“You look like the black dude from ‘Miami Vice,’” said my older brother, only minutes after my tresses landed on the kitchen floor.As one could imagine, those weren’t the first words I wanted to hear after allowing my mother to cut my hair back in 2001. You could say that looking like Philip Michael Thomas, the actor who played Detective Rico Tubbs on the ’80s cop series starring Don Johnson, was low on my list of priorities with this big chop. Ergo, that experience with my new hair was short-lived and short-loved: I was back to my quarterly relaxers, also known as creamy crack, after less than a year.Yet here I was again in 2008, mulling possible hairstyles while writing news stories from a startup on Wall Street. My hair no longer resembled a wet jheri curl; instead it had been relaxed into the submission of straightness. By all appearances, it was healthy, and required minimal upkeep. I no longer needed to drive home the point I am not my hair, a belief which had encouraged my decision to cut it nearly a decade earlier.
But figuring out how I could pull off my new look was going to be a pain. You see, I chose to go natural long before the black hair documentary “Good Hair,” long before black hair communities became a movement, and long before The New York Times hopped on the late train with an article announcing “Curls Get Their Groove Back” (making brown people a footnote in something they have led). Additionally, the prospect of going to my job and being asked to explain my “new” hair during the transition also scared me.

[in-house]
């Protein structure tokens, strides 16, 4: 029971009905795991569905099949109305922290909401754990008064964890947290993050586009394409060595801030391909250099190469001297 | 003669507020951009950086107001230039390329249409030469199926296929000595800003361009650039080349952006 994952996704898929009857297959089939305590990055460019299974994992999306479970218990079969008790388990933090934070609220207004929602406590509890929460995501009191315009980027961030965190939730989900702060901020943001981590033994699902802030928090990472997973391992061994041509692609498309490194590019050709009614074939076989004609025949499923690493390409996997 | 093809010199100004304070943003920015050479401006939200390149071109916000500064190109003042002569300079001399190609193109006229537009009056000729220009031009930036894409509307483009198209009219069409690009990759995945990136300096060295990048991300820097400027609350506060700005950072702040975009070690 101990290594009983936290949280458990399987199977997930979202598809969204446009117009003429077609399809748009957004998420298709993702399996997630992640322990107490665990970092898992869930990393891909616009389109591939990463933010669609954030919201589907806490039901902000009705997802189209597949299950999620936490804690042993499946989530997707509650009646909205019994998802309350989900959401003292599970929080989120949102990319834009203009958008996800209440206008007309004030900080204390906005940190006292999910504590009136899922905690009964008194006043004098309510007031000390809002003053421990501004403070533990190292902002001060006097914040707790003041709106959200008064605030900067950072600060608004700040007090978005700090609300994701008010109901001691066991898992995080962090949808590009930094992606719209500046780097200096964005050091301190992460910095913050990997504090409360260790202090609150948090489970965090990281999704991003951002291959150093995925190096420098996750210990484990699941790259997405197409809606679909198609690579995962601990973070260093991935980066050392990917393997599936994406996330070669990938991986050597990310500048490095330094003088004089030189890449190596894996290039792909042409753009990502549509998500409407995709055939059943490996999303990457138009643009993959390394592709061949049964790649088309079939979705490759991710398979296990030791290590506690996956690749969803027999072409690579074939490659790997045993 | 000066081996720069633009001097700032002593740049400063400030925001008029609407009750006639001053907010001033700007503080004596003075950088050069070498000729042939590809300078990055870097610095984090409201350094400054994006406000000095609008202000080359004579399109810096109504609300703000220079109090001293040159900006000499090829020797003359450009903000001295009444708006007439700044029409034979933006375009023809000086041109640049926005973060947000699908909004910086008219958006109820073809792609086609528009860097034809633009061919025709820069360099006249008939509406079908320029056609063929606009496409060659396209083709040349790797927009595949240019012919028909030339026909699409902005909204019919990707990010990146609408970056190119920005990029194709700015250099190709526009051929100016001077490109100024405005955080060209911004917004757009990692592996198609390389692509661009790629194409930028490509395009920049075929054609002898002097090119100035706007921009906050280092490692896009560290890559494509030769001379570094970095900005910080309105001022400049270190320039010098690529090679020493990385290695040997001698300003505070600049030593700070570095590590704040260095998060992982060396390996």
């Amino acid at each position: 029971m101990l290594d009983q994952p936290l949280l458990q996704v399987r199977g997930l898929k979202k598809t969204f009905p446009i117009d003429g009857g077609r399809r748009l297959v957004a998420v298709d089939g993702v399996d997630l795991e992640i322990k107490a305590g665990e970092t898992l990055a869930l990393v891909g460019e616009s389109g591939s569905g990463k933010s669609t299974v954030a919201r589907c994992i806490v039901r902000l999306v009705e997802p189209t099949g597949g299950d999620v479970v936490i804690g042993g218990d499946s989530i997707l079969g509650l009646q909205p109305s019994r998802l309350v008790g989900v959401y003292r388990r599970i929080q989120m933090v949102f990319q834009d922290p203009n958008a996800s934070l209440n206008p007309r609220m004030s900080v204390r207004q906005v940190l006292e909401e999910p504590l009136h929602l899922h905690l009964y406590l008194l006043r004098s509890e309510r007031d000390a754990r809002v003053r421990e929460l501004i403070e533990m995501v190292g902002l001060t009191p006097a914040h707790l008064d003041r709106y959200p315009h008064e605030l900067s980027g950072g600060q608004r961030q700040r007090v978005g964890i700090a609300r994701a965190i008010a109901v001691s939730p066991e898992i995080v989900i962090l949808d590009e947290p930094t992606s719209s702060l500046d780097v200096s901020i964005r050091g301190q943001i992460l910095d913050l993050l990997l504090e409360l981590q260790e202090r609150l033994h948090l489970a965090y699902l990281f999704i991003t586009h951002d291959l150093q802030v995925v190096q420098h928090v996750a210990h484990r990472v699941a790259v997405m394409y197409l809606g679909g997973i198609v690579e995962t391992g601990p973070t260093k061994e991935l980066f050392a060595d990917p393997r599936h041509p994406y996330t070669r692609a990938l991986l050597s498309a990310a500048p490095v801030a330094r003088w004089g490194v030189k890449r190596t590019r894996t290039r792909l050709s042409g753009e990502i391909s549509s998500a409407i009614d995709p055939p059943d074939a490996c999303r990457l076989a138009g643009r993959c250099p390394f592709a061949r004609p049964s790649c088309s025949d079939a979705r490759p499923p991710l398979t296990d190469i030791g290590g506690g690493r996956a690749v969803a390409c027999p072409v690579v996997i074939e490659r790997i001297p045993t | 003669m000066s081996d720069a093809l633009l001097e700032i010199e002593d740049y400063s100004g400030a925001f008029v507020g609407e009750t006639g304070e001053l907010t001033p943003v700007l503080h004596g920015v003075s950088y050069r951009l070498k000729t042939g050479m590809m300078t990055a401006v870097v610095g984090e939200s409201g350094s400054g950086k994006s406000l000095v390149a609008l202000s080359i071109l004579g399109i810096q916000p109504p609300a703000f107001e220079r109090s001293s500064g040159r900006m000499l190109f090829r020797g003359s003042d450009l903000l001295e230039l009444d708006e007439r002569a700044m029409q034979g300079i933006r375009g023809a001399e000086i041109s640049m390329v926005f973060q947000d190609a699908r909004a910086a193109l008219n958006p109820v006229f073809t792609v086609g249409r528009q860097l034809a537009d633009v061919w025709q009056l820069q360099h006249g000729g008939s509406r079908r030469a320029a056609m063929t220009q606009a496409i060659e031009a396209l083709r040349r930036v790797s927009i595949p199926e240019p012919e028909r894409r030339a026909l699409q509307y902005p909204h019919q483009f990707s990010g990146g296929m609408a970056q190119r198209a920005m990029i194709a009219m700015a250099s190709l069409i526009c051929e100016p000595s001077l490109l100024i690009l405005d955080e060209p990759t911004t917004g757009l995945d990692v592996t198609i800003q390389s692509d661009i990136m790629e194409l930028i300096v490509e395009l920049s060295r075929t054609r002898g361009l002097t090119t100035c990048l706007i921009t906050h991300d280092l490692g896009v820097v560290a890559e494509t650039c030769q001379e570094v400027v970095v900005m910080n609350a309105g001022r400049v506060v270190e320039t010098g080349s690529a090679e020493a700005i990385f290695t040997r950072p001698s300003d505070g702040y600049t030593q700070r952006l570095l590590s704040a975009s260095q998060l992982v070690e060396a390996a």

At least this time around I came armed with the previous experience of having gone natural before, albeit briefly. Based on my hair resume, I knew one thing: I’m not Rihanna and I can’t pull off short hair. No matter how many weird old men tried to pick me up when I had my short 2001 ‘do, I decided I would let my hair “grow out” instead of doing the big chop. What this meant is that I had to take a pair of scissors to my head frequently as the new growth —curly hair — came rolling in and the permanently straight ends made their way farther down my scalp. It also meant going to work with two different textures on my hair.During this grow-out phase, I wore my hair straight more than curly at the beginning. Though it looked unusual, it was far more appealing than looking like a chubby-cheeked Obama. Yes, when I posted a picture from the first iteration of my natural hair, the comment section on my Facebook page addressed my striking similarities to President Barack Obama. (Thanks, guys.)Like most women making the big move to go natural, the process was difficult. It’s not easy; don’t let anyone tell you otherwise. If your hair is similar to mine, you’ll spend lots of time detangling and spend lots of money on the appropriate products. The search for the right conditioner — dryness is the enemy of natural hair — becomes a lifetime pursuit. During the most difficult times, the creamy crack will call you. Even six years later, I sometimes twitch when I see a picture of the no-lye concoction. These thoughts echo in my head:Your hair would be so much easier to maintain.You won’t have to detangle your hair.You’d spend less money.Maybe you look better at interviews with straight hair.Today, it’s easier to ignore those thoughts because I have years of being relaxer-free under my belt. And if I really want to, I can mimic the relaxer experience with just a blowout or a flat iron. But I roar at the skies if it rains on a day that I decided to have my hair straightened using a device versus a chemical. The drops of water and humidity from the sky will instsantly return my hair to its natural curly, Afro state, adding a bit of frizz, which defeats the purpose of the two hours I spent in a salon chair making my hair straight.But what’s important is that I love my hair. I don’t care what people think or whether my hair has high societal value; I love my hair because it’s MY hair. And, well, it keeps me from looking like the black guy from “Miami Vice.”